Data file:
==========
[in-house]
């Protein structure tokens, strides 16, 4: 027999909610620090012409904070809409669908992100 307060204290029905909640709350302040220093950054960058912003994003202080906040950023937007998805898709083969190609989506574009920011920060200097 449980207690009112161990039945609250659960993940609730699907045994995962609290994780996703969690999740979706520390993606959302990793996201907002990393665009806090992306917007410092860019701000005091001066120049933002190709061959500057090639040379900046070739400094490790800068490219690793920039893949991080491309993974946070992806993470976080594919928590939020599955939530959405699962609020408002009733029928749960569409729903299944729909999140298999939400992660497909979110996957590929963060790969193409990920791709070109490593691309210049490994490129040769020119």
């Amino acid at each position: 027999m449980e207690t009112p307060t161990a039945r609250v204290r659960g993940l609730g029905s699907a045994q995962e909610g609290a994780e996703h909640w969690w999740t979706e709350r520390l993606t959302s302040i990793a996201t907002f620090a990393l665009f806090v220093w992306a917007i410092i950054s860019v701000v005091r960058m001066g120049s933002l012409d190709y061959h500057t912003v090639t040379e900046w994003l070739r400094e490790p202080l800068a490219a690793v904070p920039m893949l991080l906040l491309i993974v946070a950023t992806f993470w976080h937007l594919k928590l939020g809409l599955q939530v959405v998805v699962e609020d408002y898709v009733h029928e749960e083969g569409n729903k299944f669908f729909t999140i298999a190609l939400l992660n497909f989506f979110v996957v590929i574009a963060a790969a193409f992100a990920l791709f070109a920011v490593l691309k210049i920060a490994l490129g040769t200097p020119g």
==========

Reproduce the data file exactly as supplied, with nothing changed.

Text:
[in-house]
């Protein structure tokens, strides 16, 4: 027999909610620090012409904070809409669908992100 307060204290029905909640709350302040220093950054960058912003994003202080906040950023937007998805898709083969190609989506574009920011920060200097 449980207690009112161990039945609250659960993940609730699907045994995962609290994780996703969690999740979706520390993606959302990793996201907002990393665009806090992306917007410092860019701000005091001066120049933002190709061959500057090639040379900046070739400094490790800068490219690793920039893949991080491309993974946070992806993470976080594919928590939020599955939530959405699962609020408002009733029928749960569409729903299944729909999140298999939400992660497909979110996957590929963060790969193409990920791709070109490593691309210049490994490129040769020119």
């Amino acid at each position: 027999m449980e207690t009112p307060t161990a039945r609250v204290r659960g993940l609730g029905s699907a045994q995962e909610g609290a994780e996703h909640w969690w999740t979706e709350r520390l993606t959302s302040i990793a996201t907002f620090a990393l665009f806090v220093w992306a917007i410092i950054s860019v701000v005091r960058m001066g120049s933002l012409d190709y061959h500057t912003v090639t040379e900046w994003l070739r400094e490790p202080l800068a490219a690793v904070p920039m893949l991080l906040l491309i993974v946070a950023t992806f993470w976080h937007l594919k928590l939020g809409l599955q939530v959405v998805v699962e609020d408002y898709v009733h029928e749960e083969g569409n729903k299944f669908f729909t999140i298999a190609l939400l992660n497909f989506f979110v996957v590929i574009a963060a790969a193409f992100a990920l791709f070109a920011v490593l691309k210049i920060a490994l490129g040769t200097p020119g």